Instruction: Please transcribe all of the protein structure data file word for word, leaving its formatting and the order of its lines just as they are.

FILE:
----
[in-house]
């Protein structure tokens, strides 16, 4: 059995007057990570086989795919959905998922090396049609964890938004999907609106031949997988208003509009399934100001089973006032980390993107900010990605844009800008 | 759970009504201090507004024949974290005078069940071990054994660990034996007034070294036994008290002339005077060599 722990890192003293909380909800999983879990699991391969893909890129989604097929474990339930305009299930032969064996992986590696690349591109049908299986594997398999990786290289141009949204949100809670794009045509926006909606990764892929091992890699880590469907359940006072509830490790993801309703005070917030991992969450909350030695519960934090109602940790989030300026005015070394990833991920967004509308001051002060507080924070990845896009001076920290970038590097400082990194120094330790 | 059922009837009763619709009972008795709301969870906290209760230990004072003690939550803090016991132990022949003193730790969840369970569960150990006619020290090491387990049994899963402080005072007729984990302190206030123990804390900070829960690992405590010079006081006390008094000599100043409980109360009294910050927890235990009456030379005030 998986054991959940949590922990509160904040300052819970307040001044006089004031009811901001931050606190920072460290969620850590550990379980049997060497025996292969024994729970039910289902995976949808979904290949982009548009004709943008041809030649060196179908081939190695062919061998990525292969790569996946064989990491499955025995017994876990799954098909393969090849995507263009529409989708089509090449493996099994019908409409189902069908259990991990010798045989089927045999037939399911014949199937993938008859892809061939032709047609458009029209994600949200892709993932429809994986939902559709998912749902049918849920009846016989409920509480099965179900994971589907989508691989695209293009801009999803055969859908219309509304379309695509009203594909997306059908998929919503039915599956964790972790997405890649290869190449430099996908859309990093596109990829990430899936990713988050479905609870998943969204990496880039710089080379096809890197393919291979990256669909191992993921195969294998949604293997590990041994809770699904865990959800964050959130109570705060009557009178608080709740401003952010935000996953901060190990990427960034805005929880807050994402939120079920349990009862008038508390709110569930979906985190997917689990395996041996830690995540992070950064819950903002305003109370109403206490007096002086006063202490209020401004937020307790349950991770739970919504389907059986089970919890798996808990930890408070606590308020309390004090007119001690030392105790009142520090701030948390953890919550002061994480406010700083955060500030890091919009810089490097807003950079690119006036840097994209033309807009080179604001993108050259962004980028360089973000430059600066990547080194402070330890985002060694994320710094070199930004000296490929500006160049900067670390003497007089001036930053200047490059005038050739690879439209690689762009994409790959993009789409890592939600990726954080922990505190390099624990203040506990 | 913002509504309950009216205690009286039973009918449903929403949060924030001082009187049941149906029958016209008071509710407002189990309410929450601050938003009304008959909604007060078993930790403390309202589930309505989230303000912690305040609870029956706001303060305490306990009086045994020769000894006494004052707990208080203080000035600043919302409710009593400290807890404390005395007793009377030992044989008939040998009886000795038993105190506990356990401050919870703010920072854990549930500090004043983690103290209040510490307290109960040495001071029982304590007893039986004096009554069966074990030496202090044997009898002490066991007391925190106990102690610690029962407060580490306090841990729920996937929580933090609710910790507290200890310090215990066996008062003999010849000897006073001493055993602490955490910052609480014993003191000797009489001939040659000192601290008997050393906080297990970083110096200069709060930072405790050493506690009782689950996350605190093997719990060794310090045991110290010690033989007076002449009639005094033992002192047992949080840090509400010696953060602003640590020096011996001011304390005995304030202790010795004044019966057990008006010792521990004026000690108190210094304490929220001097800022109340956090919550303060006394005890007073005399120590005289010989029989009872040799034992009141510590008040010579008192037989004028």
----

[in-house]
């Protein structure tokens, strides 16, 4: 059995007057990570086989795919959905998922090396049609964890938004999907609106031949997988208003509009399934100001089973006032980390993107900010990605844009800008 | 759970009504201090507004024949974290005078069940071990054994660990034996007034070294036994008290002339005077060599 722990890192003293909380909800999983879990699991391969893909890129989604097929474990339930305009299930032969064996992986590696690349591109049908299986594997398999990786290289141009949204949100809670794009045509926006909606990764892929091992890699880590469907359940006072509830490790993801309703005070917030991992969450909350030695519960934090109602940790989030300026005015070394990833991920967004509308001051002060507080924070990845896009001076920290970038590097400082990194120094330790 | 059922009837009763619709009972008795709301969870906290209760230990004072003690939550803090016991132990022949003193730790969840369970569960150990006619020290090491387990049994899963402080005072007729984990302190206030123990804390900070829960690992405590010079006081006390008094000599100043409980109360009294910050927890235990009456030379005030 998986054991959940949590922990509160904040300052819970307040001044006089004031009811901001931050606190920072460290969620850590550990379980049997060497025996292969024994729970039910289902995976949808979904290949982009548009004709943008041809030649060196179908081939190695062919061998990525292969790569996946064989990491499955025995017994876990799954098909393969090849995507263009529409989708089509090449493996099994019908409409189902069908259990991990010798045989089927045999037939399911014949199937993938008859892809061939032709047609458009029209994600949200892709993932429809994986939902559709998912749902049918849920009846016989409920509480099965179900994971589907989508691989695209293009801009999803055969859908219309509304379309695509009203594909997306059908998929919503039915599956964790972790997405890649290869190449430099996908859309990093596109990829990430899936990713988050479905609870998943969204990496880039710089080379096809890197393919291979990256669909191992993921195969294998949604293997590990041994809770699904865990959800964050959130109570705060009557009178608080709740401003952010935000996953901060190990990427960034805005929880807050994402939120079920349990009862008038508390709110569930979906985190997917689990395996041996830690995540992070950064819950903002305003109370109403206490007096002086006063202490209020401004937020307790349950991770739970919504389907059986089970919890798996808990930890408070606590308020309390004090007119001690030392105790009142520090701030948390953890919550002061994480406010700083955060500030890091919009810089490097807003950079690119006036840097994209033309807009080179604001993108050259962004980028360089973000430059600066990547080194402070330890985002060694994320710094070199930004000296490929500006160049900067670390003497007089001036930053200047490059005038050739690879439209690689762009994409790959993009789409890592939600990726954080922990505190390099624990203040506990 | 913002509504309950009216205690009286039973009918449903929403949060924030001082009187049941149906029958016209008071509710407002189990309410929450601050938003009304008959909604007060078993930790403390309202589930309505989230303000912690305040609870029956706001303060305490306990009086045994020769000894006494004052707990208080203080000035600043919302409710009593400290807890404390005395007793009377030992044989008939040998009886000795038993105190506990356990401050919870703010920072854990549930500090004043983690103290209040510490307290109960040495001071029982304590007893039986004096009554069966074990030496202090044997009898002490066991007391925190106990102690610690029962407060580490306090841990729920996937929580933090609710910790507290200890310090215990066996008062003999010849000897006073001493055993602490955490910052609480014993003191000797009489001939040659000192601290008997050393906080297990970083110096200069709060930072405790050493506690009782689950996350605190093997719990060794310090045991110290010690033989007076002449009639005094033992002192047992949080840090509400010696953060602003640590020096011996001011304390005995304030202790010795004044019966057990008006010792521990004026000690108190210094304490929220001097800022109340956090919550303060006394005890007073005399120590005289010989029989009872040799034992009141510590008040010579008192037989004028």